The fourth and last legal party opposing the Makhzen, Annahj Addimocrati (4), is the most radical one. Its hardliner Marxist-Leninist members want the end of the monarchy, but consider themselves unable to speak out about their republican views under the current balance of powers. Until “working masses rise up”, they say, their strategy is to boycott everything related to the Makhzen—including elections.

On the social side, Morocco’s civil society has long impressed foreign observers. It is a very large network made of thousands of NGOs scattered around the territory, achieving often-outstanding grassroots work:  microcredit, community organization, social development projects, etc. But when it comes to politics, the circle narrows down to a handful of human right groups, the most influential of which is AMDH (5). Anti-globalization groups who denounce price rises also enjoy some popularity. The most active is ATTAC (6).

The last — but certainly not least — group of political significance is Al Adl wal Ihsan (7). A semi-clandestine Islamist organization (8) focused on social work and religious education, it is concentrated in the outskirts of major cities, and its members do not recognize the king’s legitimacy as a religious leader. One of their mottos, “la malika fi-l islam” (no king in Islam), even suggests they reject the monarchy altogether — yet their leaders are unclear about what should replace it. (9) 

Even though a “political circle” (a replica of the legal parties’ political bureaus) was created in 1998 to bring out its brightest leaders, what really holds Al Adl’s members together is the cult of personality devoted to “general guide” Abdessalam Yassin, 84, a man widely believed to have psychic powers. In 2006, Yassin’s “vision” of an impending mass uprising set the agenda for his supporters and for other actors in the kingdom—not the least of which, the security services and the press. Ultimately, nothing happened and the ageing leader lost credibility. That probably explains why he has been increasingly less visible in the media since then, yielding to younger cadres of Al Adl. Still, the organization is believed to have around 100,000 listed members (10)—which makes it, although not formally legal, the biggest political group in Morocco.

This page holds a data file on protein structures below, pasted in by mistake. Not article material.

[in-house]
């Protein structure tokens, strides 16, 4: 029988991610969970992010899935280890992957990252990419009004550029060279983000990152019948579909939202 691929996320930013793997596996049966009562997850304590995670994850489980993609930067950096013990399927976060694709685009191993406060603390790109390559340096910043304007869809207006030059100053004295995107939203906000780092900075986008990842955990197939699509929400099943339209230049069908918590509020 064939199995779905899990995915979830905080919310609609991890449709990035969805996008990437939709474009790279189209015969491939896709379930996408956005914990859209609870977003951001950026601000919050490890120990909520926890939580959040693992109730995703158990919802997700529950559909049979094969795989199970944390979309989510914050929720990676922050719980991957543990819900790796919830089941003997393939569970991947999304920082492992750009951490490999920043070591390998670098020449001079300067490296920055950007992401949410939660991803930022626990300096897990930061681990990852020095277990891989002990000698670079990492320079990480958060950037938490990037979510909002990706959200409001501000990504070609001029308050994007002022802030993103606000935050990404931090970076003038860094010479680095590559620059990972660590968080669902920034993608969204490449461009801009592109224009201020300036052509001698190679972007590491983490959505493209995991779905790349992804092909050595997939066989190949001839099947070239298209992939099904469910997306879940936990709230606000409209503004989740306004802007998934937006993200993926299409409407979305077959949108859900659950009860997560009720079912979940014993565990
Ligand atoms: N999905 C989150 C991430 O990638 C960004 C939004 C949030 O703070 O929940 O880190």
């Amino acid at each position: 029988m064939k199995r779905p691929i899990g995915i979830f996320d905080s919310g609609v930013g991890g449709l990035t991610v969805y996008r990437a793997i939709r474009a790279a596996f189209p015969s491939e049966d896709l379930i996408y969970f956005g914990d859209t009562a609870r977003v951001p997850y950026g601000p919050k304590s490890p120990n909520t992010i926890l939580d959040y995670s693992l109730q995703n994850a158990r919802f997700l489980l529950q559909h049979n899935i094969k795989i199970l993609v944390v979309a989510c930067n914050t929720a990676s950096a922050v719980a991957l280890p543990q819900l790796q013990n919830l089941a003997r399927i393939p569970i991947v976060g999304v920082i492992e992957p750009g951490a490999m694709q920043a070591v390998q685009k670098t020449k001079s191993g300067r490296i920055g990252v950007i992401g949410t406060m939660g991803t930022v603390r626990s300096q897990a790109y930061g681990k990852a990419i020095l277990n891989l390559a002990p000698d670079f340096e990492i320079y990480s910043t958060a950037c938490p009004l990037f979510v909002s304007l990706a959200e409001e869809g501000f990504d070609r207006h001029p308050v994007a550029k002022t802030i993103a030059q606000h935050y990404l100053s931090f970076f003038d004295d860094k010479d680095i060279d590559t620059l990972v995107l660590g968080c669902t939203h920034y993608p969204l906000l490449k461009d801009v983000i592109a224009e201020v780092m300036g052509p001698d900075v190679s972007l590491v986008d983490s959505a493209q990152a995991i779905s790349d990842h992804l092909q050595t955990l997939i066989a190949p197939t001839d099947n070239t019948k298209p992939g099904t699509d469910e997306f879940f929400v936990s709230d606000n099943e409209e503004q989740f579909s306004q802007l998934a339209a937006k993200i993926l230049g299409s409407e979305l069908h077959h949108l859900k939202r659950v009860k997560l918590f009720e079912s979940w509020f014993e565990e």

Back in January 2011, none of the above-mentioned groups was strong or willing enough to confront the Makhzen head-on. DAL parties were going through an internal crisis, many of their members depressively questioning their own “political utility”; Annahj underground republicans were as secretive as always; AMDH and ATTAC were involved in routine human rights and social activities; and Al Adl leaders were quietly focusing on social work and educational activities, as if the goal was to re-consolidate the group’s cohesion after Yassin’s failed prophecies…

Two months forward, a coalition of the very same groups would corner the Makhzen so implacably that king Mohammed would hastily take to the airwaves, promising “comprehensive constitutional change”! What enabled such a dramatic turn of events is of course the Arab Spring’s contagion, but also—and more importantly—the sudden burst of a new player in the game, one that no one was expecting: young, secular Internet activists. In fact, their emergence had been playing out for years. Yet strangely, very few identified them as a meaningful trend, even though their “founding act” had drawn enormous attention.